Businessweek Archives

Surgical Care Gets A Rosy Second Opinion


In Business This Week: Headliner

SURGICAL CARE GETS A ROSY SECOND OPINION

Over 11 years, Joel Gordon has quietly built Surgical Care Affiliates Inc. into the nation's second-largest operator of outpatient surgery centers. So his unsolicited offer on Oct. 25 to acquire market leader Medical Care America Inc. caught investors by surprise. The hostile bid, a stock deal valued at nearly $1 billion, seemed all the more unusual coming in the normally chummy health-care industry.

No apologies from Gordon. After getting chilly responses to two private overtures, Surgical Care's CEO says he had to force the issue by approaching Medical Care's shareholders directly. "I've always taken a conservative approach," he says, "but this was so compelling and made so much sense that we had to make a move. We weren't getting anywhere with [Medical Care's] management."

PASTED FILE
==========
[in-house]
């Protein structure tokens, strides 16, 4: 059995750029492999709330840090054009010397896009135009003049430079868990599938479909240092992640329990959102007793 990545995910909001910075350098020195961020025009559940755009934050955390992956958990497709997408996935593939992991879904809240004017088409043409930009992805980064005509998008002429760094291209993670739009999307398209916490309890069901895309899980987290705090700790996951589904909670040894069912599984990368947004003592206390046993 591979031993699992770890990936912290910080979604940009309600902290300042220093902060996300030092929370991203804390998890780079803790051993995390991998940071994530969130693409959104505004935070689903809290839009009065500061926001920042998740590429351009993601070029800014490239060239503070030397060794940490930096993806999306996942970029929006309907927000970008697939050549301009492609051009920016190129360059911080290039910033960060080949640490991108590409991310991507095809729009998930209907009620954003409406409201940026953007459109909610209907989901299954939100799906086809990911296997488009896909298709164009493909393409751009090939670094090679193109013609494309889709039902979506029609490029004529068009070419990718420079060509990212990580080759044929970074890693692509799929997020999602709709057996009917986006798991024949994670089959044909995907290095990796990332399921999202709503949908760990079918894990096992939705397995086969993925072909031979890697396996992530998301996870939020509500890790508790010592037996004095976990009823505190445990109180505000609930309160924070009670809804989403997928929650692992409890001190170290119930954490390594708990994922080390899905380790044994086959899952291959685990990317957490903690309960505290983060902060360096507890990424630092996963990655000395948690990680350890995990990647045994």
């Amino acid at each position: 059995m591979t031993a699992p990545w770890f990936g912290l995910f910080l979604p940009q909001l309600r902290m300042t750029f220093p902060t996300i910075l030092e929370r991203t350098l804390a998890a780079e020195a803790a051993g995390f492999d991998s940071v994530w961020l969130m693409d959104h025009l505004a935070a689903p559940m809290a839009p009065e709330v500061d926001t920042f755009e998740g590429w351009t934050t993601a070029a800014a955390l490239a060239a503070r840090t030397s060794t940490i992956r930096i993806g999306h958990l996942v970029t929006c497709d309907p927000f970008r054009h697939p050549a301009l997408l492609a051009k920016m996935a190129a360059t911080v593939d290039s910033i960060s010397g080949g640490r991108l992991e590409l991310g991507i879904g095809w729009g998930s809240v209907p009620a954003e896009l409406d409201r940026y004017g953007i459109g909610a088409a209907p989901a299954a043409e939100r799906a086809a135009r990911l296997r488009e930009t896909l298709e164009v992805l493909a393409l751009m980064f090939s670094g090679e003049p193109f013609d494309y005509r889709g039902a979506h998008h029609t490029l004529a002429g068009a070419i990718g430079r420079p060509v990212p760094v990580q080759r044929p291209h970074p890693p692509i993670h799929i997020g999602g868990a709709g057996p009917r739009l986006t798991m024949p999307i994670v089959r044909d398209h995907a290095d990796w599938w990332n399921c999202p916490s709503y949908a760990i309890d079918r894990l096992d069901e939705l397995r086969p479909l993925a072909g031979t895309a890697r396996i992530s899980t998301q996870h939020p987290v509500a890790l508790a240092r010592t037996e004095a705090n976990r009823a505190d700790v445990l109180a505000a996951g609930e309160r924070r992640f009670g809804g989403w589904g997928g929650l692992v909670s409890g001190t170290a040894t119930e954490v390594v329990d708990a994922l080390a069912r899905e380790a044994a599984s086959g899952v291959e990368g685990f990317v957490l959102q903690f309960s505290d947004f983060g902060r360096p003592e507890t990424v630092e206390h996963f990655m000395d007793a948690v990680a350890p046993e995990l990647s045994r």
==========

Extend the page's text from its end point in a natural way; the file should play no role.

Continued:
He may now. Medical Care shareholders say they want the deal to happen. Indeed, Medical Care shares gained $5, to $24, on the announcement. Says one of the big holders: "Medical Care is still floundering. We would feel much more comfortable with SCA's management running things." Surgical Care has posted record profits for 30 consecutive quarters; Medical Care's earnings, hurt by troubles in its home-infusion therapy unit, dropped 35% in this year's first half.EDITED BY KEITH H. HAMMONDS Stephanie Anderson Forest


Burger King's Young Buns
LIMITED-TIME OFFER SUBSCRIBE NOW

(enter your email)
(enter up to 5 email addresses, separated by commas)

Max 250 characters

 
blog comments powered by Disqus